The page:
Sharing research with local communities
At the end of May, I gave a paper at a conference hosted by the University of Victoria on Vancouver Island, called ‘Beyond Engagement: Creating Integration, Innovation and Impact’. Like our Southampton Knowledge Exchange Conference last summer, it was a varied and interesting conference, tackling how universities can better focus our research to include local communities who might benefit from it or want to be involved to a greater degree.
My own paper ‘City Witness: Linking Medieval and Modern Swansea’ detailed how our project has worked with many different groups in Swansea, including the city council and archives, GGAT, the Cyrenian photography group, and of course Swansea Museum. Although it was the only paper at the conference on medieval history(!), it was well received and served as a useful case study of the ways in which research projects can get involved with local institutions and government. It also fitted in well with the conference’s stream focussing on community mapping, which I found extremely useful in terms of giving me ideas about methods of getting the public involved, and ways of using and disseminating that information. I was particularly intrigued by the work being done by UVIC lecturers Maeve Lydon and Ken Josephson, and Wendy Brawer, founder of ‘Green Maps’. I look forward to including some of ideas inspired by their work in future research projects.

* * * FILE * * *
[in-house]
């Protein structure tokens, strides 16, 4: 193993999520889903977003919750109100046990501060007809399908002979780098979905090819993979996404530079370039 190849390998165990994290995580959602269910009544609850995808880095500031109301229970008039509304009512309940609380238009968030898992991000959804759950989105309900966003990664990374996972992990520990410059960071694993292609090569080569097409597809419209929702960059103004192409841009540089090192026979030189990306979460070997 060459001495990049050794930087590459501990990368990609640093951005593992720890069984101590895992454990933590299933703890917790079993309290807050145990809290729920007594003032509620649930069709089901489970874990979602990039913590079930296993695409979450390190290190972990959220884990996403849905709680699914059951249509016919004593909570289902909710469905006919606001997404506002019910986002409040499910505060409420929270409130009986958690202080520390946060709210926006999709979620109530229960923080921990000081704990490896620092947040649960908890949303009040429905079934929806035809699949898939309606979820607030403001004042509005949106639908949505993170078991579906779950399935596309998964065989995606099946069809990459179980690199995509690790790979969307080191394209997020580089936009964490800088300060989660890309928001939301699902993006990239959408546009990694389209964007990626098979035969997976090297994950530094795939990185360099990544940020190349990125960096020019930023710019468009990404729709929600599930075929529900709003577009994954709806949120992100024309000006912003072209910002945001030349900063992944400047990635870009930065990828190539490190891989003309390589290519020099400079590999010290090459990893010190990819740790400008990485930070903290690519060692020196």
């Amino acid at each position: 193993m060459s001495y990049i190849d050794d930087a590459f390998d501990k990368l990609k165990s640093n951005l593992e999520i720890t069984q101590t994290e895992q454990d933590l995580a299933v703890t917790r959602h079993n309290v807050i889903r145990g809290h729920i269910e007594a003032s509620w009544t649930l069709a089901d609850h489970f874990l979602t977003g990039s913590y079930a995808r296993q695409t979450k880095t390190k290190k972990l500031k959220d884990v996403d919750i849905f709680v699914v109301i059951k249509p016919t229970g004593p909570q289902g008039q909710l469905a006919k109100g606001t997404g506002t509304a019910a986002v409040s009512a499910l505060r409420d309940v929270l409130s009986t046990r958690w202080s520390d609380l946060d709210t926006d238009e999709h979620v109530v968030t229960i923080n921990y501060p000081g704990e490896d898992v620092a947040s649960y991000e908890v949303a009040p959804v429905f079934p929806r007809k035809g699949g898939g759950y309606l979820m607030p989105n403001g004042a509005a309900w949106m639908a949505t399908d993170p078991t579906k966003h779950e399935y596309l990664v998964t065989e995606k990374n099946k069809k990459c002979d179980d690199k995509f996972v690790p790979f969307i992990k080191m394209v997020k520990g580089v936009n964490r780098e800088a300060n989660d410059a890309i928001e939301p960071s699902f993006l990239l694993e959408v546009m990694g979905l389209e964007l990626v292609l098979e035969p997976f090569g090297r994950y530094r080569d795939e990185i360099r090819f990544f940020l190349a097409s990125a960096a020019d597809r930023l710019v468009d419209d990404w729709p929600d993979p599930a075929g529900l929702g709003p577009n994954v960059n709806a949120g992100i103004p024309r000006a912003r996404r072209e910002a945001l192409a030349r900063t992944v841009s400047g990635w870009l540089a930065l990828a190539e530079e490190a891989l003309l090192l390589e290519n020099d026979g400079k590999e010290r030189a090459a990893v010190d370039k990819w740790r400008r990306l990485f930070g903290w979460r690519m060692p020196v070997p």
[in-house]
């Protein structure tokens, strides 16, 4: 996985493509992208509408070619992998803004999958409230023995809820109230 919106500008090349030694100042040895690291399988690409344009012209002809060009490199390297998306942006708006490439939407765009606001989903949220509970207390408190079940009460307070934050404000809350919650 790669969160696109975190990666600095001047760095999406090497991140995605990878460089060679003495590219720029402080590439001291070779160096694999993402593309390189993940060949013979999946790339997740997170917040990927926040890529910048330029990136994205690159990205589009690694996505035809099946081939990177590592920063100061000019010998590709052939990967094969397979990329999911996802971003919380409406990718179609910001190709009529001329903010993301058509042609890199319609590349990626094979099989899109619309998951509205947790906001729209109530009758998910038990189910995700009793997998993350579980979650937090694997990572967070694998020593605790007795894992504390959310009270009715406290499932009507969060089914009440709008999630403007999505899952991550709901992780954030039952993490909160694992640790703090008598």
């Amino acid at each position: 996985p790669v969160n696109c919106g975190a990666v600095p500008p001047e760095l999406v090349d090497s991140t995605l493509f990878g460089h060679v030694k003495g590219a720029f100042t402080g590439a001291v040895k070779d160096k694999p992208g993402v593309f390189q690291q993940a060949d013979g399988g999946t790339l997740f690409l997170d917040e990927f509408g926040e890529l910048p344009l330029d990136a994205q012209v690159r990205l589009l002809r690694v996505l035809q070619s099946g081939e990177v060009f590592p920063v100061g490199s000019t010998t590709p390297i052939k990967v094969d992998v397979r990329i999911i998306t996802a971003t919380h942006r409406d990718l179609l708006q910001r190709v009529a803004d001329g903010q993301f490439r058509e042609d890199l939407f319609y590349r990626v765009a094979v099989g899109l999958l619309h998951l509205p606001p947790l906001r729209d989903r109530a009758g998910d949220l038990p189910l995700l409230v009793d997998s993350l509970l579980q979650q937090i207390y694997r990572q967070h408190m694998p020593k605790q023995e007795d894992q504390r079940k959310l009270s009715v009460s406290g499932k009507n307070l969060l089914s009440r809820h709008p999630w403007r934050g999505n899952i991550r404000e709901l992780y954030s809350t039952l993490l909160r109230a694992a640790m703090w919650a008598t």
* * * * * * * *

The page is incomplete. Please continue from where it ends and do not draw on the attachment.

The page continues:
It was also of great interest to hear how others, from as nearby as Abergavenny and Glasgow to Universities across Canada and the States were approaching and beginning to overcome the divide between university research for its own sake, and research which will be of use and potential benefit to wider communities. I’m very much looking forward to sharing our own findings on medieval Swansea with people tomorrow night at the project launch, and with members of the public and the workshops and tours on Saturday. Hope to see you there!Share on Twitter Share on Facebook